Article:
Monthly Archives: October 2009

Science fiction and Theology

I am not into the apocalypse or particularity into Science fiction, but science fiction serves as a window on people’s metaphysical and religious ideas.  For example, UFO’s went from friendly to menacing. Or science went from a brave new world to the potential cause of world wide destruction, then to new age. And now science is seen as limited.  Here is something about this year’s sci-fi that came my way. [I will get back to another post on Novak by week’s end.]
Is mysticism overtaking science in sci-fi?

That the human intellect can be copied like software, but the human soul is conserved or copy-protected or some such.
That seeking after technology is a misguided pursuit that can only lead to the destruction of the human race.

That moving or dividing the soul requires alchemical symbols inscribed on metal tokens.

Fallacies of the movie 2012:

2. That it is possible—indeed, inevitable—for all of this water to be released in a single cataclysmic event.

3. That “hard” sciences like geology, climatology, planetology, astronomy and physics are, in some way, incapable of foreseeing the disaster, or of comprehending it when it happens.

4. That pre-Columbian Toltec priests, along with certain Renaissance scholars (specifically French pharmacist Michel de Nostredame and Italian painter Leonardo da Vinci) did somehow have access to this knowledge, by a mechanism we no longer understand, enabling them to predict the exact date of the end of the world.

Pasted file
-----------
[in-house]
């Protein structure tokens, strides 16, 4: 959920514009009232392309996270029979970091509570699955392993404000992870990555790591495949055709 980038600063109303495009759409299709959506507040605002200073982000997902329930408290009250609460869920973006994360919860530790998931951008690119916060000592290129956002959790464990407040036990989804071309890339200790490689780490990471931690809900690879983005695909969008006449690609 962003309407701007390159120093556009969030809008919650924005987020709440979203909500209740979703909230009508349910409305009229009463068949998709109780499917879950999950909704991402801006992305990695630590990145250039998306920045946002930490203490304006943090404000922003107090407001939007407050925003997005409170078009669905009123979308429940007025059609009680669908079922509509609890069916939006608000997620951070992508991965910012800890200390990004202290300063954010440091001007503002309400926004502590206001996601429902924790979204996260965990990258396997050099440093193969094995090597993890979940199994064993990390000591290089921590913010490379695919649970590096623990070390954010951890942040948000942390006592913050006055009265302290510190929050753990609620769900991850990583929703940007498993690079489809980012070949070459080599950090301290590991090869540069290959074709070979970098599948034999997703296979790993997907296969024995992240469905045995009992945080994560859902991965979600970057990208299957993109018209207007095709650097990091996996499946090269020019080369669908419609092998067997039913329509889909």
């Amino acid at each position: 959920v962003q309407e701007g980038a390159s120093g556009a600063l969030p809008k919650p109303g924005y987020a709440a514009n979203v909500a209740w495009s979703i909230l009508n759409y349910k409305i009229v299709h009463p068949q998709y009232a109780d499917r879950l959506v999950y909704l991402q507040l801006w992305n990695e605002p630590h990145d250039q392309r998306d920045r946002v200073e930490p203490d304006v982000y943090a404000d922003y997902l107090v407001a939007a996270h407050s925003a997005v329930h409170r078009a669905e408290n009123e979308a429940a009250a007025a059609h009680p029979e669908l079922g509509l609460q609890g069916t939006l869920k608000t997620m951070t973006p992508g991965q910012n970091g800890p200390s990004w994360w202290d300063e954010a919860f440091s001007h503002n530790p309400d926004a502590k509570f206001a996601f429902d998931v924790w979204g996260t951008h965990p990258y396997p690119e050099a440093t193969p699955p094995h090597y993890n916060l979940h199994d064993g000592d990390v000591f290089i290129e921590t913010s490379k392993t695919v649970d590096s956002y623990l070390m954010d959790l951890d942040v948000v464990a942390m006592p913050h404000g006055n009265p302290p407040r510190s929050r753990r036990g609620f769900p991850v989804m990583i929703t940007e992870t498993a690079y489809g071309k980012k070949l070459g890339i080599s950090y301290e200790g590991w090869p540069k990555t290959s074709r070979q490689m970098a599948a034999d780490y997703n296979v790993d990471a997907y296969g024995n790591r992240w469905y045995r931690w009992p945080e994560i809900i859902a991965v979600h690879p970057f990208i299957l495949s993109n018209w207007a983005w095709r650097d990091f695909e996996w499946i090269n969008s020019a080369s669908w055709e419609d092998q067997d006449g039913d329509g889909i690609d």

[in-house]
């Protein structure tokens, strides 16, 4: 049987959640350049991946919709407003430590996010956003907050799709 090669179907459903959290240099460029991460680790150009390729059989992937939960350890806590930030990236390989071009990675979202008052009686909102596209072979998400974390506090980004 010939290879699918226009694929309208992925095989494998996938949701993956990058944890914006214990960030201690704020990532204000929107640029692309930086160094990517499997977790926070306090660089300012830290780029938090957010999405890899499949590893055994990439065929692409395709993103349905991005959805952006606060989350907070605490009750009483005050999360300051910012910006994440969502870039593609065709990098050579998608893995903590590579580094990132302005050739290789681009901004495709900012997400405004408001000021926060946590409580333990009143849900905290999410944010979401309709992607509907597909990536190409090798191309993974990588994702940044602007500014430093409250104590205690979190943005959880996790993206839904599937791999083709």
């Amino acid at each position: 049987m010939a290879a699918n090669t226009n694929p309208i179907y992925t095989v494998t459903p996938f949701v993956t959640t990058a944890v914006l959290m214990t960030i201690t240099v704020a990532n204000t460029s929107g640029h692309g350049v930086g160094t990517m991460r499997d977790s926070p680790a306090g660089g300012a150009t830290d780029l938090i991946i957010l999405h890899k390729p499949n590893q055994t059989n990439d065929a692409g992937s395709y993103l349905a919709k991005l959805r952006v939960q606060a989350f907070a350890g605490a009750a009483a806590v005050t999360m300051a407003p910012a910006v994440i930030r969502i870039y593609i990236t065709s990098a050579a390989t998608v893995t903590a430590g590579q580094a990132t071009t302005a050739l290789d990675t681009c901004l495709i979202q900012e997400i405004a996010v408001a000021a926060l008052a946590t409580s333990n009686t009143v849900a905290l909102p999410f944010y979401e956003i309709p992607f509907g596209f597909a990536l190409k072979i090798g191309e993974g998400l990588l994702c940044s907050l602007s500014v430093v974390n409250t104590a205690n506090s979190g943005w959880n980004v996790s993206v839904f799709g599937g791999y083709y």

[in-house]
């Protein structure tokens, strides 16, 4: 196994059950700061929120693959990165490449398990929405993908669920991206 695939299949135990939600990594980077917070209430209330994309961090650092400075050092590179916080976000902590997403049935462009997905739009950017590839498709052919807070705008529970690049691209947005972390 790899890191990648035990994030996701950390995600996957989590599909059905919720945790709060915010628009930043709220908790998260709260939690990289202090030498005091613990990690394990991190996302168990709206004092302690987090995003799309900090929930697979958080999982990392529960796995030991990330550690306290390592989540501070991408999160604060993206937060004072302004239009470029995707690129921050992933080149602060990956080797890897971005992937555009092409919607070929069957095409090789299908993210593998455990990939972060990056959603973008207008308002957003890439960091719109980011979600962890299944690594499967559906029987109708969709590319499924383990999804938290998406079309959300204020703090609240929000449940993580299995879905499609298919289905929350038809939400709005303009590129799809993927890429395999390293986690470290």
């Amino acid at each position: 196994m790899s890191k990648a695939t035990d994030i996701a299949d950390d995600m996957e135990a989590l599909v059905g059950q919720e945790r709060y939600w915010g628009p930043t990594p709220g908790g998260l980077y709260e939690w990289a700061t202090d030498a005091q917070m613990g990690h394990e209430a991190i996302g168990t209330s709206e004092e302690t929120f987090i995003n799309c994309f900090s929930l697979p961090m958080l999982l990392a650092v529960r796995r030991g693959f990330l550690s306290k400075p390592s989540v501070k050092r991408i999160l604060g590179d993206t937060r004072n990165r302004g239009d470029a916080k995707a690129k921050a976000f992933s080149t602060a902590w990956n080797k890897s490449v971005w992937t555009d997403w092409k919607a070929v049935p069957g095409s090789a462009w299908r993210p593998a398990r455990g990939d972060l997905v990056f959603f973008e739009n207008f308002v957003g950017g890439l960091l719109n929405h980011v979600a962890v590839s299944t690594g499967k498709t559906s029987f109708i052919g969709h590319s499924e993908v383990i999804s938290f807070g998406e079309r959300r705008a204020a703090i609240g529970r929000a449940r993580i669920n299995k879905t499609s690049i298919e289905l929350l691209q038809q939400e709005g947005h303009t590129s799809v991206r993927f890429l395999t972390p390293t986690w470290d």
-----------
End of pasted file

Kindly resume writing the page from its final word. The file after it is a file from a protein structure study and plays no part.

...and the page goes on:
I do not remember which religion source linked to this source. But it offers the following observations that show a current distrust of science and experts. My question is how this is playing itself out in current visions of Judiasm? Jewish apocalypse? and the Jewish attitude toward science?

Advertisements

This is How Redemption Looks- Chayuta Deutsch

Chayuta (also spelled Hayuta) Deutsch is the editor of the Akdamot Journal, published by Beit Morasha of Jerusalem, and the author of Nechama: The Biography of Nechama Leibovitz, published by Yedioth Ahronot Press. She was the literay editor for Ha-Zofeh during its sensationalist decade.
She has a new book out “ככה נראית גאולה” This is how Redemption Looks. Something for me to get next trip to Israel.
“ככה נראית גאולה”, מאת חיותה דויטש, הוצאת “ידיעות ספרים”. 239 עמודים. The book is short stories about the Relgious Zionist world–Think “Serugim”
Here is an excerpt.

Facebook for book

David Novak- The Jewish Social Contract- Part I

I will be working through several of David Novak’s volumes. I will return to Fishbane afterwards.

David Novak- The Jewish Social Contract, Princeton UP 2005

The book asks the good question:
“How can a traditional Jew actively and intelligently participate in my democratic polities?”

I will divide his position into units. For the full answer to his good question, wait until the next post on Novak.

1] To provide a Jewish social theory he will use “Theological retrieval, philosophic imagination, and political prudence.” Theological retrieval “searches the classical Jewish literary sources for guidance, and in which historical description is always part of the essential normative thrust.” Anytime Jews need to act beyond the four cubits of halakhah “philosophical imagination must be employed since here speech and action need to be justified to more universal criteria.” We need to find enough democracy in the Jewish tradition and not just a form of superficial apologetics for some current ethnic agenda.”